From Insomnia to Sleep Apnoea: Common Sleep Disorders Demystified

With so many factors influencing the number of hours and quality of sleep you get each night, maintaining a good sleeping pattern can be a lot easier said than done.  

While caffeine, stress, anxiety and menopause may be some of the most common culprits behind poor sleep, your inability to fall asleep could also be caused by a sleep disorder. 

In this guide, we explain the different types of sleep disorders, discussing how they affect your sleep and which lifestyle changes can help improve your nightly routine.  

The main types of sleep disorders

There are several different types of sleep disorders and each can affect you in slightly different ways. They can also take time to overcome and be especially challenging to deal with on a nightly basis.  

However, by understanding your sleep disorder in more detail, you can learn to not only manage it more easily but also improve both your quality and quantity of sleep.  

Listed below are some of the most common types of sleep disorders and the symptoms they can cause.  


Believed to affect around one in three people in the UK, insomnia is one of the most common sleep disorders. 

Defined as a difficulty in either falling or staying asleep, the disorder is thought to be more common in elderly people, but can affect people of any age. 

Some of its main associated symptoms include: 

  • Lying awake for hours at a time  
  • Waking up multiple times 
  • Waking up too early and not being able to fall back asleep 
  • Not feeling rested or refreshed in the morning 
  • Unable to nap during the day when tired 
  • Irritability or difficulty concentrating 

Generally, insomnia goes away on its own and does not cause any serious, long-lasting effects. But for some people, insomnia can last months or even years.  

While the cause of insomnia is not entirely understood, it’s thought to be triggered by:  

  • Stress 
  • Anxiety 
  • Poor sleeping environments (uncomfortable mattress or a room that’s too bright, hot, cold or noisy)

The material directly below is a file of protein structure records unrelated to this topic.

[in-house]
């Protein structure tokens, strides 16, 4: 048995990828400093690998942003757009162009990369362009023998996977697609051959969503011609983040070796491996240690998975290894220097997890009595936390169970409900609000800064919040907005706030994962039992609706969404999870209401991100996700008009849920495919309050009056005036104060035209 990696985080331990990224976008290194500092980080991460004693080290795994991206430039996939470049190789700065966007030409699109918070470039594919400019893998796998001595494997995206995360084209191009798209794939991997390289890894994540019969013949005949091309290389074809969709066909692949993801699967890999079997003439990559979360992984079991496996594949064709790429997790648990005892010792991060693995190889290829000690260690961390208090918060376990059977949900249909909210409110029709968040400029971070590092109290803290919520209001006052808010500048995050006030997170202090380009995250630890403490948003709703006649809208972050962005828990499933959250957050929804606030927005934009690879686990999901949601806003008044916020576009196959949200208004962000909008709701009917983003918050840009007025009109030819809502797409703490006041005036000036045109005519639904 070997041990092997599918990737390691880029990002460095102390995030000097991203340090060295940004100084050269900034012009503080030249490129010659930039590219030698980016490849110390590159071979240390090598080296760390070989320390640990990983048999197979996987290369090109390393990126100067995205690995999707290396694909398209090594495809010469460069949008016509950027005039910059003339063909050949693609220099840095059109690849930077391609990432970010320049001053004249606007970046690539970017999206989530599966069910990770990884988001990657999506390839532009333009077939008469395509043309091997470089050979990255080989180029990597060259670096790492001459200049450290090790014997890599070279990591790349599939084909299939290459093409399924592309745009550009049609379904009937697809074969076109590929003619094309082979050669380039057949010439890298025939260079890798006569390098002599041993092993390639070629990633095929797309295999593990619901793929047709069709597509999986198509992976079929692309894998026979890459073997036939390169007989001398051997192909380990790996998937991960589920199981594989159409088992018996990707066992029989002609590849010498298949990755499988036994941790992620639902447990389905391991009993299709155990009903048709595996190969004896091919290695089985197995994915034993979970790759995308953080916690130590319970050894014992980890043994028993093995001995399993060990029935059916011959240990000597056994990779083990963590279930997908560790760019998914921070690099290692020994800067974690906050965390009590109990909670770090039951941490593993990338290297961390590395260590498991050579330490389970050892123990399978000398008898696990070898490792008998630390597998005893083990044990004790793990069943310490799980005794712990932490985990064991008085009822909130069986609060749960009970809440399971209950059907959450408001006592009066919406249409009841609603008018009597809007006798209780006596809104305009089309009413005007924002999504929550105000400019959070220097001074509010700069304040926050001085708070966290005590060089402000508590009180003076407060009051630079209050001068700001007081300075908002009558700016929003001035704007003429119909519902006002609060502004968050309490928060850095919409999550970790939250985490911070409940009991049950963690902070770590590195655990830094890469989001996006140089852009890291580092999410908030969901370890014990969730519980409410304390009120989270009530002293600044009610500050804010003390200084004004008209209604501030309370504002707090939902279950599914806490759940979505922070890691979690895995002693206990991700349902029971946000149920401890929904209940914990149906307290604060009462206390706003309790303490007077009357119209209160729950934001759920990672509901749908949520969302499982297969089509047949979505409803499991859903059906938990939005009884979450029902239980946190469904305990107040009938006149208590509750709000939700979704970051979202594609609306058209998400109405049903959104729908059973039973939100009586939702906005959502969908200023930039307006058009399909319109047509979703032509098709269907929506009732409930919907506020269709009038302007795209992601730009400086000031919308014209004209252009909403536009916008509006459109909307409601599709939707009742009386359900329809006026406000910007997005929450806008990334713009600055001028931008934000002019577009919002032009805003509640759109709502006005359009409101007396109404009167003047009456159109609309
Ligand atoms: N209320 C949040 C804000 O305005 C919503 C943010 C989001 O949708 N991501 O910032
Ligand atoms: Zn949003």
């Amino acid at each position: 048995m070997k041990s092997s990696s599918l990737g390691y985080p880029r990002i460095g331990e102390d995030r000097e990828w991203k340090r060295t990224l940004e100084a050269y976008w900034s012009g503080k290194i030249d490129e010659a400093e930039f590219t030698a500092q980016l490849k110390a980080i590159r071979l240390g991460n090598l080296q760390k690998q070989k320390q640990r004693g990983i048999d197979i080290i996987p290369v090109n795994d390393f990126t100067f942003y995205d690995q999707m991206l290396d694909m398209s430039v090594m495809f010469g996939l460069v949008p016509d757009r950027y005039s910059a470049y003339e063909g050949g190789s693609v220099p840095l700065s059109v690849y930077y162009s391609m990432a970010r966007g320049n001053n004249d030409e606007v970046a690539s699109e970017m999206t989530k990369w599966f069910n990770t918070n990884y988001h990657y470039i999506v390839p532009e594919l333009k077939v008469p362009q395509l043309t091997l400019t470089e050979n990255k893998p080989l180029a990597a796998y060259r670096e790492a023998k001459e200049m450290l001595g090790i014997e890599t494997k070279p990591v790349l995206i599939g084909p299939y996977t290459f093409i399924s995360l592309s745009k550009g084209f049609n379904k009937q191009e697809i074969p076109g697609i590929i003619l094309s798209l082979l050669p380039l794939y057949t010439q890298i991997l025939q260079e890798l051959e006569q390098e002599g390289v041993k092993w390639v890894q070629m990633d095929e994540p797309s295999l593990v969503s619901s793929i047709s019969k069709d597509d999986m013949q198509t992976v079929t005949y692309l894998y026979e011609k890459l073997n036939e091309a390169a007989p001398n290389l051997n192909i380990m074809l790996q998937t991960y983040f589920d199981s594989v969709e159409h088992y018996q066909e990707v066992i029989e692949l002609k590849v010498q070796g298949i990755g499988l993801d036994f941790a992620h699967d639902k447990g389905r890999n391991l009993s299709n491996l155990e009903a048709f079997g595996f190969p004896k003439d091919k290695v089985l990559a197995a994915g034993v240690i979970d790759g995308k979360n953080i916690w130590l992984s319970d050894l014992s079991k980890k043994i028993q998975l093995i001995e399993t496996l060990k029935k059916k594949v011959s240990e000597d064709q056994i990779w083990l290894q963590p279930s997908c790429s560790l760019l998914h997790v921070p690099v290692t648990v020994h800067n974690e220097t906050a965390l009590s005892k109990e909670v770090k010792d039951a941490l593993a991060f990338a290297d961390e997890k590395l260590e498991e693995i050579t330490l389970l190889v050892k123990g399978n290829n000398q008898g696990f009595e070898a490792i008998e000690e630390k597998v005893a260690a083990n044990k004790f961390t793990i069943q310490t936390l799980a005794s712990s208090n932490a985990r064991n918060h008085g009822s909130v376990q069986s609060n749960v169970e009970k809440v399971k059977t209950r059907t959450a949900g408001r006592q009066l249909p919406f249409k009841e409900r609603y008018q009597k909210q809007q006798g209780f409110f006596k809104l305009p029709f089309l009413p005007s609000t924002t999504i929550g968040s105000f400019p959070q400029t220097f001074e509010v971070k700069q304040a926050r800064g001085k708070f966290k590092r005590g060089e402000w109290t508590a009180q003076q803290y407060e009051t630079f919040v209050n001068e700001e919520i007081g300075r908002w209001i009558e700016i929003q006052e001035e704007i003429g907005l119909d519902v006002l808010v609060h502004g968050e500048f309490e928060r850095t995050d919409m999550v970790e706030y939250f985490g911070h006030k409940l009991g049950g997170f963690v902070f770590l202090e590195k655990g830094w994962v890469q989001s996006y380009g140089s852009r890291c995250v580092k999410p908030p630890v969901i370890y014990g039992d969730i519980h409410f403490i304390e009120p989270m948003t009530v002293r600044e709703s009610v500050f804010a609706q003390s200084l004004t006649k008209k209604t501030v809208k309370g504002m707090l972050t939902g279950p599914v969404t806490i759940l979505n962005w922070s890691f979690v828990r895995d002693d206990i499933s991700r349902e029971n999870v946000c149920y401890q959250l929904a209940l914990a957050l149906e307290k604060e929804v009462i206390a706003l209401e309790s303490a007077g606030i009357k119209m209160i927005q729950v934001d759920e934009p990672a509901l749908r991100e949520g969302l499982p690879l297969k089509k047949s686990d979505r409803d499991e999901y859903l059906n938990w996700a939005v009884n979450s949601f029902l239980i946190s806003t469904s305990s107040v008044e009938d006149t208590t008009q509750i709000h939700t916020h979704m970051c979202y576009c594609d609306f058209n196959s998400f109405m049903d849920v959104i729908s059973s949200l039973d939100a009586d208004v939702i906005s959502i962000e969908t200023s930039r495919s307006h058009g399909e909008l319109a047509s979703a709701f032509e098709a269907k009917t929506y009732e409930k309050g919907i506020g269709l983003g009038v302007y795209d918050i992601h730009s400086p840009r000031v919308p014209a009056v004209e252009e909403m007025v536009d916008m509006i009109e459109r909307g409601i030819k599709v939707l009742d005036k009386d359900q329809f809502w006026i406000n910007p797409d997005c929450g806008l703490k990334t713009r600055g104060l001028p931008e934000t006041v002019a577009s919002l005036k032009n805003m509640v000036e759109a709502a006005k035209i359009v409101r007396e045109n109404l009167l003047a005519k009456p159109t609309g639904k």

• Menopause 
  • Mental health conditions like depression 
  • Physical health conditions that cause chronic pain 
  • Medications like antidepressants and steroids 

Overcoming insomnia depends on the underlying cause. For example, if your sleeping environment isn’t great, you may be able to easily change it. But if your insomnia is caused by medication or mental health conditions, you should speak with your doctor about your symptoms. 

Sleep apnoea

Sleep apnoea is a sleeping disorder where you stop breathing temporarily at night while sleeping. This happens because the walls of your throat relax and narrow while you sleep, causing a blockage in your airway. 

While it’s normal for your muscles to relax at night, most people don’t experience breathing problems. However, if your airway is narrowed already, it can lead to difficulty breathing at night. 

Some of the main reasons your airways might become narrowed include: 

  • Being overweight 
  • Being over 40 
  • Taking sedative medications 
  • Drinking alcohol 
  • Smoking 
  • Menopause 
  • Family history of sleep apnoea 
  • Nasal congestion  

As well as interrupted sleep, sleep apnoea can cause loud snoring and breathing and leave you feeling unrefreshed in the morning.  

In most cases, you will be advised to make lifestyle changes and start using a continuous positive airway pressure (CPAP) machine. This device stops your airways from closing by supplying you with compressed air through a mask you wear to bed. 

If you have sleep apnoea and don’t take steps to manage it, this could lead to an increased risk of high blood pressure, heart attacks and stroke. 

Fatigue and TATT (tired all the time)

While it’s perfectly normal to feel tired at different points of your day, in an ideal world, you should only feel tired before you go to bed – not when you wake up in the morning.  

Therefore, if you find yourself feeling fatigued or tired all the time (TATT), this could be a sign of an underlying health condition. Some possible causes for TATT include: 

  • Underactive thyroid (hypothyroidism) 
  • Sleep apnoea 
  • Anaemia (low red blood cell count) 
  • Depression 
  • Anxiety 
  • Stress 

Different factors can also cause temporary TATT, including stressful life events, bereavement and mild illnesses.  

Treatment for fatigue and TATT will also depend on the underlying cause. Hypothyroidism, for example, requires medication, whereas anxiety may require psychotherapy or medication.    

sleep disorder

Other types of sleep disorders

Although insomnia, sleep apnoea and fatigue are more commonly known, many other disorders can cause just as much disruption to your sleep quality. 

Sleep walking

Sleepwalking is where you walk or perform different activities when you’re in a deep sleep. While it’s more common in children, it can happen at any age and is thought to run in families.